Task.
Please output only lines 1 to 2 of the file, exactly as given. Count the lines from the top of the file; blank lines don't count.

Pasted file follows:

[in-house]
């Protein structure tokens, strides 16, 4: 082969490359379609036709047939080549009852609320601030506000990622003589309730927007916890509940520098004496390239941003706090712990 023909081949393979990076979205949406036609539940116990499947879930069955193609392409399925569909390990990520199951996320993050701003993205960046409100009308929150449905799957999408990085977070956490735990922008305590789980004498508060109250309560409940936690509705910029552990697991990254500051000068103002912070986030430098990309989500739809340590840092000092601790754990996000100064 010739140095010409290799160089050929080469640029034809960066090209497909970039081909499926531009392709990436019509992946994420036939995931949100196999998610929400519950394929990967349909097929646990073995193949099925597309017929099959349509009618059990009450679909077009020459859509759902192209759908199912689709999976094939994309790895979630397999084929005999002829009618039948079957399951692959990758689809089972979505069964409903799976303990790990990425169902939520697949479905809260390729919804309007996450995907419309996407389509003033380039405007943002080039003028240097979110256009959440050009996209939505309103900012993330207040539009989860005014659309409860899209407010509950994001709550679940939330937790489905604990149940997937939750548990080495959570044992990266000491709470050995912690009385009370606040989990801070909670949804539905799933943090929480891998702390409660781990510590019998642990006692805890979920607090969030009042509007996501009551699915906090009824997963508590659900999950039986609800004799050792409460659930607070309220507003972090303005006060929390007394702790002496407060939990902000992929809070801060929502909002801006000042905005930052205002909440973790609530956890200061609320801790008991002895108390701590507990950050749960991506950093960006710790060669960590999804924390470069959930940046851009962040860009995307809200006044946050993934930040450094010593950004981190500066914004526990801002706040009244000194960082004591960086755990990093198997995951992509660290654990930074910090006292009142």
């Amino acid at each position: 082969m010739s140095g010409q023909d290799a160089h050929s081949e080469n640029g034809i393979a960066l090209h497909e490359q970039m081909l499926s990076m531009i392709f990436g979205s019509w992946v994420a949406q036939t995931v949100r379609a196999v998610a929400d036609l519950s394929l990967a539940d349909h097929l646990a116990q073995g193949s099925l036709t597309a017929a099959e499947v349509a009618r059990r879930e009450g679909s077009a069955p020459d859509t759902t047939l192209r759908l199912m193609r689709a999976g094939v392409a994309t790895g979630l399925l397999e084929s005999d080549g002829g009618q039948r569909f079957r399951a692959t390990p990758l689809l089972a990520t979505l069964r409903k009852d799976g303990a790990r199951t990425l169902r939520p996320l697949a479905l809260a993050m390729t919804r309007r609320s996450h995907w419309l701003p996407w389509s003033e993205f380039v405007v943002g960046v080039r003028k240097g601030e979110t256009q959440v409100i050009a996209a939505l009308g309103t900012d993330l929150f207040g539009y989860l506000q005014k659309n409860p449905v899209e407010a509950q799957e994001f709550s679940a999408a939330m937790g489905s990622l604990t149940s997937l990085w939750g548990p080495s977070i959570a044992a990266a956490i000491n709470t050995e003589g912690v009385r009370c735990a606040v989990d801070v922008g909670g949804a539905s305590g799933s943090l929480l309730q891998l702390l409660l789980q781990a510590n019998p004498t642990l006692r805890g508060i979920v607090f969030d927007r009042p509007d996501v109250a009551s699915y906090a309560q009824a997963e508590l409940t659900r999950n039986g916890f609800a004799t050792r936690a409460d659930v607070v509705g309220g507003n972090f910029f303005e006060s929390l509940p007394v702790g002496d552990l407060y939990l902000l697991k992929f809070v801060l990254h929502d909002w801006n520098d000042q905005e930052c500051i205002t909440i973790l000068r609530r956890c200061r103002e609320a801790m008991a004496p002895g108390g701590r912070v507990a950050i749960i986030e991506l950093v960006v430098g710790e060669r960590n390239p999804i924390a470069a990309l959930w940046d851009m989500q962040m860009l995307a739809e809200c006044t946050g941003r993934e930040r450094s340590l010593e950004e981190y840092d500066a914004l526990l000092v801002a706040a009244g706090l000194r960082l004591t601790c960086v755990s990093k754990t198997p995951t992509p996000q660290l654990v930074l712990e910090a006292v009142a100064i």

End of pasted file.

[in-house]
């Protein structure tokens, strides 16, 4: 082969490359379609036709047939080549009852609320601030506000990622003589309730927007916890509940520098004496390239941003706090712990 023909081949393979990076979205949406036609539940116990499947879930069955193609392409399925569909390990990520199951996320993050701003993205960046409100009308929150449905799957999408990085977070956490735990922008305590789980004498508060109250309560409940936690509705910029552990697991990254500051000068103002912070986030430098990309989500739809340590840092000092601790754990996000100064 010739140095010409290799160089050929080469640029034809960066090209497909970039081909499926531009392709990436019509992946994420036939995931949100196999998610929400519950394929990967349909097929646990073995193949099925597309017929099959349509009618059990009450679909077009020459859509759902192209759908199912689709999976094939994309790895979630397999084929005999002829009618039948079957399951692959990758689809089972979505069964409903799976303990790990990425169902939520697949479905809260390729919804309007996450995907419309996407389509003033380039405007943002080039003028240097979110256009959440050009996209939505309103900012993330207040539009989860005014659309409860899209407010509950994001709550679940939330937790489905604990149940997937939750548990080495959570044992990266000491709470050995912690009385009370606040989990801070909670949804539905799933943090929480891998702390409660781990510590019998642990006692805890979920607090969030009042509007996501009551699915906090009824997963508590659900999950039986609800004799050792409460659930607070309220507003972090303005006060929390007394702790002496407060939990902000992929809070801060929502909002801006000042905005930052205002909440973790609530956890200061609320801790008991002895108390701590507990950050749960991506950093960006710790060669960590999804924390470069959930940046851009962040860009995307809200006044946050993934930040450094010593950004981190500066914004526990801002706040009244000194960082004591960086755990990093198997995951992509660290654990930074910090006292009142």